More About Serra's Drama Performances
The drama program at Serra has a rich history dating back to the "old school" in the late 1940's.In those days, it was a tradition for the graduating class to stage a senior play each year despite what must have been meager resources and facilities.
The Gellert Auditorium
When the school moved to its present location, the building included a good-sized, fully equipped theater, complete with orchestra pit and a state of the art (for that time) projection booth that included two 16mm carbon-arc movie projectors. Over the years, the theater has served as the primary performance venue at the school hosting school assemblies, large meetings, concerts, community events, and, of course, all drama productions . . . all without the benefit of a backstage of any kind and nearly no wing or fly space. Still, with 750 seats, the theater was one of the premiere venues on the Peninsula, second in size only to the San Mateo Performing Arts Center. The last ten years have brought major upgrades to the lighting and sound systems allowing for increasingly more ambitious productions. The theater was re-named The Carl Gellert Auditorium in 2005.
Two Shows a Year
Beginning in 1972, with Phil Garay at the helm, Serra began to stage two shows per year, a drama or comedy in the Fall and a full broadway musical each Spring. Girls for the productions came from a variety of schools in those early days, but primarily from Notre Dame, Belmont and Mercy, Burlingame. Also, it was not uncommon during the 1970's to see a faculty member or two on stage, or even a local college student. From 1977 to the present, however, the shows have featured only students from Serra, Notre Dame and Mercy.
Tri-school Productions is Born
In 1988, when Serra entered into the cooperative curriculum endeavor known as "Tri-school" with Notre Dame and Mercy, the spring musical seemed like the perfect extra-curricular activity for this new enterprise. After taking two years to iron out the logistics, 1990's ambitious "West Side Story" became the first Tri-school musical. Fall plays remained Serra Performing Arts productions until 2007, when "Up the Down Staircase" became the first fall play produced under the Tri-School Productions name. The idea of two all-girls schools and one all boys school working in collaboration to produce as professional a product as possible was, and remains, the primary goal. The decade saw many of Broadway's biggest hits come to life on the Serra stage. Tri-school Productions celebrated its first ten years with "Somewhere Together, a Decade in Review" in 2001, a trip down memory lane that featured thirty-three musical numbers from all of the eleven shows staged between "West Side Story" and 2000's "Grease."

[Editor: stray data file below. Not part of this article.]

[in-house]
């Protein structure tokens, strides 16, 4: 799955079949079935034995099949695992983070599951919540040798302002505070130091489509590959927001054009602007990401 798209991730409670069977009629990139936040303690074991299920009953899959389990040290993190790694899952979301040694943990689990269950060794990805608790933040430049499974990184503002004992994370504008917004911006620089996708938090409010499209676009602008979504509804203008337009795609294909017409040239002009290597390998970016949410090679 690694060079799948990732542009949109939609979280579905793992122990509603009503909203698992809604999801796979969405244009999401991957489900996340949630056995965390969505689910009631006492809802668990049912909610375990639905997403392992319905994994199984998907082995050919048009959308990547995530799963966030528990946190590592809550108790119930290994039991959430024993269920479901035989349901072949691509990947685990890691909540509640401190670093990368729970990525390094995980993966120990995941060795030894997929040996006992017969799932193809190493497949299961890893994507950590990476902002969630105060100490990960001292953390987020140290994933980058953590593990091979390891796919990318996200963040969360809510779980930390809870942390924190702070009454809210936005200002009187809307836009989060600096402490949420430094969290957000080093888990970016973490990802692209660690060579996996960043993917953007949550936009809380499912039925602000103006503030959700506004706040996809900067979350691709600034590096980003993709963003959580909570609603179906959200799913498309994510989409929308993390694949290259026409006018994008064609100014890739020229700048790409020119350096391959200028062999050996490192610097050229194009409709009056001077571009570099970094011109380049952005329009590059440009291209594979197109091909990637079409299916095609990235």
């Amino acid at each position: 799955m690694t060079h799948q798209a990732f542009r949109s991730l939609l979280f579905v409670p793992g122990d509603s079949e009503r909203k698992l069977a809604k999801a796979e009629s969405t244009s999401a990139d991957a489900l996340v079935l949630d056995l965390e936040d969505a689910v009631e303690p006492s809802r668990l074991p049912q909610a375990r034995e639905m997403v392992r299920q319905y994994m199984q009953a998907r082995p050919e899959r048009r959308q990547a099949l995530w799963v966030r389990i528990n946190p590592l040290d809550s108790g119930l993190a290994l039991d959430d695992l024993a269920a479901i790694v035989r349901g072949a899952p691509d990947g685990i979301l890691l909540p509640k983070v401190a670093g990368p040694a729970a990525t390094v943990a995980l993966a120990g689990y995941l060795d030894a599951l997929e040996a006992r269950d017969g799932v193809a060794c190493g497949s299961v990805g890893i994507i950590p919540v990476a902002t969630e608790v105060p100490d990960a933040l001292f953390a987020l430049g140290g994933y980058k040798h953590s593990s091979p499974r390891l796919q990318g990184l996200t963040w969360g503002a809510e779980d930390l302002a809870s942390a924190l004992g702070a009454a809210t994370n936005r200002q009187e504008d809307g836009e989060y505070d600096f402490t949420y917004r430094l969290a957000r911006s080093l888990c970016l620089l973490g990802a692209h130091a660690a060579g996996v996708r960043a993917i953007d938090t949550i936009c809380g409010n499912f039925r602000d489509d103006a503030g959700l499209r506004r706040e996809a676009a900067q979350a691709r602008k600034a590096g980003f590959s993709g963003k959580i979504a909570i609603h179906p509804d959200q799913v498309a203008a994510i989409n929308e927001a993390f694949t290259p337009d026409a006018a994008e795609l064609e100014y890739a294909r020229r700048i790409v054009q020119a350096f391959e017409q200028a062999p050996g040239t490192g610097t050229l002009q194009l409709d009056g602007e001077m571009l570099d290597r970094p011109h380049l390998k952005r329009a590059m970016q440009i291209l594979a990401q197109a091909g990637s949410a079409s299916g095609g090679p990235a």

The Gypsy Robe
The gypsy robe is a symbol of good luck among Broadway chorus members, who call themselves "gypsies" because of the transient nature of their work. This distinction goes to a member of the chorus - not a lead actor - who represents the positive spirit of the production and is chosen by the production staff. The opening night ceremony of awarding a decorated dressing gown to a selected chorus member began in 1950 with a dancer named Bill Bradley. Tri-school Productions began awarding the gypsy robe in 2001. Click here for more .
The Modern Era
The past few years have seen Tri-School Productions become an innovative force in high school musical theater. Tri-School Productions was the first high school on the Peninsula to take on "Les Miserables," the first in the entire San Francisco Bay Aera to be granted rights to Disney's "Beauty and the Beast," and the first to stage Elton John and Tim Rice's "Aida." With record numbers of students auditioning, and an ever increasing number pursuing acting or technical theater as a career, Tri-School Productions has proven beyond the shadow of a doubt that cooperation and dedication to high standards can lead to magical results.
Tri-School Productions: Mercy * Notre Dame * Serra
2013 (Spring): The Drowsy Chaperone - Directed by Gennine Harrington